Next Hilary Gaskin at CUP on contract. When CUP gets 2 positive review reports + sometimes formal response (pref constructive rather than defiant) from author, she will bring this to the press with some comments on why the project is viable and should be published 30/
(funny: if you write a cheeky response to the CUP reviews it does not at all go down well with the editors/folks at CUP. So best be constructive.) 31/
Two kinds of contract at CUP:
* unconditional: book ok as-is
* conditional: review process was positive but has thrown up some major requests for revisions and they want to check if they're ok. Contract = conditional on whether the original reader thinks it's ok revised 32/
other kind of conditional: if the book wasn't finished yet, then a final read of the book will need to be read by original reviewers to see if it's done to satisfaction 33/
Phil Getz on the market.
A successful monograph in philosophy can sell fewer than 900 copies. Many even sell less than that and they are still considered a success. It's really a tiny market (reality-check...) 34/
Anyone wants to guess how much a philosophy monograph costs? around $15,000 for the lower bound.
Given the tiny expected sales + big costs, you can see the challenges.
Expectations however go up: multiple formats, libraries and individual buyers want low-cost paperback etc 35/
He says we've moved away from a model of individual sales of books toward packages of digital access to libraries.
Decreasing library budgets.
Cutting costs at publishers (e.g., outsourcing)
This is the dynamics we're dealing with today 36/
Christoph Schirmer at The Gruyter next-they do a lot of edited volumes, all areas of philosophy.
Don't get discouraged about rejection. So many proposals!
Don't be afraid to approach an editor. You can ask an editor e.g., during a meeting.
Be transparent when you approach 37/
It's okay to approach several people but it feels bad if then it turns out that you've been negotiating w others without telling them, they've invested time etc in your work only for you to go w someone else. So always let them know 38/
20% of authors say in their proposal "My book is unique no-one has written a book with this focus". Yes of course (otherwise why write it? You'd be ripping off another book).
Rather focus on the bigger scholarly context in which your book can be situated 39/
Sales = not a criterion for scholarly literature.
Market is tiny anyway. 100% possible market for an academic book is just a few hundred.
They won't expect your book to be a bestseller, you don't need to try to convey it will be. It needs to be scholarly good.
Some queries: Do I need an agent for an academic monograph? Koors: Not really, but you can (with Blackwell). Their main job is to sell your book to the publisher. Agents for academic monographs are hands off for editing process (they are more hands on for trade book) 41?
How do you know if a proposal tradebook worthy (i.e., has wider appeal)? -- there's a push toward public humanities. Trend both in author and reader interest.
But some ac publishers are not equipped to reach general market as e.g., Penguin is. 42/
Big trade publishers can get a better discount in getting the book out (not sure if I got this right as I am a bit distracted by outside things...) -- so academic publishers are often not in a good position to get the widest audience as e.g., Penguin has. 43/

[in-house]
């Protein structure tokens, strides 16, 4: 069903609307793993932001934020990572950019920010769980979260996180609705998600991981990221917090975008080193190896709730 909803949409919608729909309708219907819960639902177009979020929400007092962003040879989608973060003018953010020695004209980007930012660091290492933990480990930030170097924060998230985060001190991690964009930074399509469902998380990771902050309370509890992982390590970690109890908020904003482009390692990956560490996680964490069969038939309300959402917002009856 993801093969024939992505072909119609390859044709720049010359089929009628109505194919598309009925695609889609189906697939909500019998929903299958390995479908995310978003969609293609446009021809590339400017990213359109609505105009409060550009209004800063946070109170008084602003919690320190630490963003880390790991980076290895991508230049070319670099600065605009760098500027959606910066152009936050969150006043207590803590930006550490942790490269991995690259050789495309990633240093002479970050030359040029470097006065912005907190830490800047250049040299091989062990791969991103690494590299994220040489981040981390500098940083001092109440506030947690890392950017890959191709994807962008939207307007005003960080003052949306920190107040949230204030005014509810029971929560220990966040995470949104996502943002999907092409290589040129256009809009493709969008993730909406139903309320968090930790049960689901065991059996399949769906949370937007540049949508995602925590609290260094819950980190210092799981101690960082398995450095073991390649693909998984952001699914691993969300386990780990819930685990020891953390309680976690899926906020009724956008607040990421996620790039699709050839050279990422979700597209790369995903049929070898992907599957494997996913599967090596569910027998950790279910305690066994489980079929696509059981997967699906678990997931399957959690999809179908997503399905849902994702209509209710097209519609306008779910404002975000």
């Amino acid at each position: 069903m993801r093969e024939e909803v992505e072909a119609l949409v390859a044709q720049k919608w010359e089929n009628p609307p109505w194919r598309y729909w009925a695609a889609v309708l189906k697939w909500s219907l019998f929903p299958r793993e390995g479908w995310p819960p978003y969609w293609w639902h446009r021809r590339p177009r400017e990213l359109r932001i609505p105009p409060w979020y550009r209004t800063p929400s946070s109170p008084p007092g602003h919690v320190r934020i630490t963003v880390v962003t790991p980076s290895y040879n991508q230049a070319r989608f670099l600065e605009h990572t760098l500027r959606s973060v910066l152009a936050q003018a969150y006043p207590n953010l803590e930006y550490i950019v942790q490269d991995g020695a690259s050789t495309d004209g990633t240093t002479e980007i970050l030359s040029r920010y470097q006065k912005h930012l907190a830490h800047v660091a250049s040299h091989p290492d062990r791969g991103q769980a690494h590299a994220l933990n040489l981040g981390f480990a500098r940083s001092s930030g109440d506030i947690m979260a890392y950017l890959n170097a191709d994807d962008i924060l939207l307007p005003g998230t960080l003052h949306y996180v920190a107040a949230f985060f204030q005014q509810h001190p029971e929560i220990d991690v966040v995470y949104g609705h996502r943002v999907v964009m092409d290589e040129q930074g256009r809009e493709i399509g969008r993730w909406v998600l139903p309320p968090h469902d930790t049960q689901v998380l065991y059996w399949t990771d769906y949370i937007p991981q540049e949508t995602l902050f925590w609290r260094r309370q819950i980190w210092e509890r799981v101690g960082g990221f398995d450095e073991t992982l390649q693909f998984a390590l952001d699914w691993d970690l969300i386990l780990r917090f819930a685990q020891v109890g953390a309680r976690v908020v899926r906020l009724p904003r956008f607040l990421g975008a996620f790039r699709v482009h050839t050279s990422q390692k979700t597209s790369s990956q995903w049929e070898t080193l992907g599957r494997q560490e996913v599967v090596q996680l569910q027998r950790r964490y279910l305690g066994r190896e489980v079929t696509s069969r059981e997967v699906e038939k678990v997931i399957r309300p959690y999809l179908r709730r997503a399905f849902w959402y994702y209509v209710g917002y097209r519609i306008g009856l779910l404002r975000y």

(I'm going to end the thread here. This was such a useful and helpful conversation--thank you to the press editors for giving all these clear and helpful tips! /end)

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More from @Helenreflects

10 Apr
Tomorrow I will be part of a panel on prestige and inclusion in Anglo-American philosophy (with @Etienne_Brown @RebeccaBamford and Thierry Ngosso.
Here are some late night thoughts on the following puzzle:
Why don't we have an international philosophical community? 1/
@Etienne_Brown @RebeccaBamford It is remarkable to see how fractured the philosophical community is. I have worked and lived in 4 countries: Belgium, The Netherlands, the UK, and the US. And in those 4 (wealthy, western) countries, there are distinct philosophical communities, but overall ... 2/
Little in the way of collaborations. If you look beyond western countries, things look even bleaker. As a little test, try to think of names of philosophers working in two African countries with a lively philosophical tradition: Ghana and South Africa. How many can you name? 3/
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9 Apr
Going (virtually) to the #PacificAPA21 session for John Martin Fischer session on death, immortality & meaning of life. My motivation was: difficult to concentrate on Zoom, let's do a lighter session.
Only in academic philosophy would death, meaning of life be seen as "lighter"!
He's now arguing against the "immortality curmudgeons", who think that immortality would be bad (e.g., terribly boring)
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Read 4 tweets
3 Apr
Piece by Tom Hanks on how the pandemic indicates playing solitaire is no longer in the cards, seeing how short and precious our time is.
Is he trolling or what? On the assumption he's not joking, here's my defense of solitaire in the light of pandemic 1/…
What's Tom Hanks' reasoning? "If in the past year you played solitaire, even a single game, you wasted that time. Take it from me: I played many hands of the game and have nothing to show for the effort" - I don't see how the pandemic could have affected this judgment 2/
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1 Apr
April fool's jokes are interesting for philosophers of language.
Here are some conditions that an ideal April fool's joke meets:
1. The joke needs to be such that it becomes very clear from the context of April 1 that it must be a joke, i.e., implausible but not impossible ...
So, e.g., "Magnus Carlsen has retired from chess" is wildly implausible. But not impossible. In the context of April 1, it becomes very clear it must be a joke.
2. The joke must not be nasty and hurt the victim
It's also interesting to note how many different traditions there are. E.g., in Belgium it was customary to request something that was plainly impossible, such as a drinking bowl for fish, or the G-clef (clef and key is the same word in Dutch).
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28 Mar
I am teaching on the numinous and religious experience tomorrow--so here is a brief thread on Galdalf and Saruman, and how they instantiate very different kinds of magic, which correspond to different ways of understanding magic and the supernatural 1/
Brandon Sanderson makes a distinction between two kinds of magic in fantasy: soft and hard magic systems.
Hard magic: follows rules (a bit like alternate-world rules of physics)
Soft magic: does not follow rules, preserves our sense of wonder 2/…
Sanderson argues that Tolkien uses different kinds of magic, from hard to soft. E.g., the rings are quite hard magic--they make you invisible, they make you powerful, and they slowly turn you into Gollum.
Similarly, rules apply for the palantiri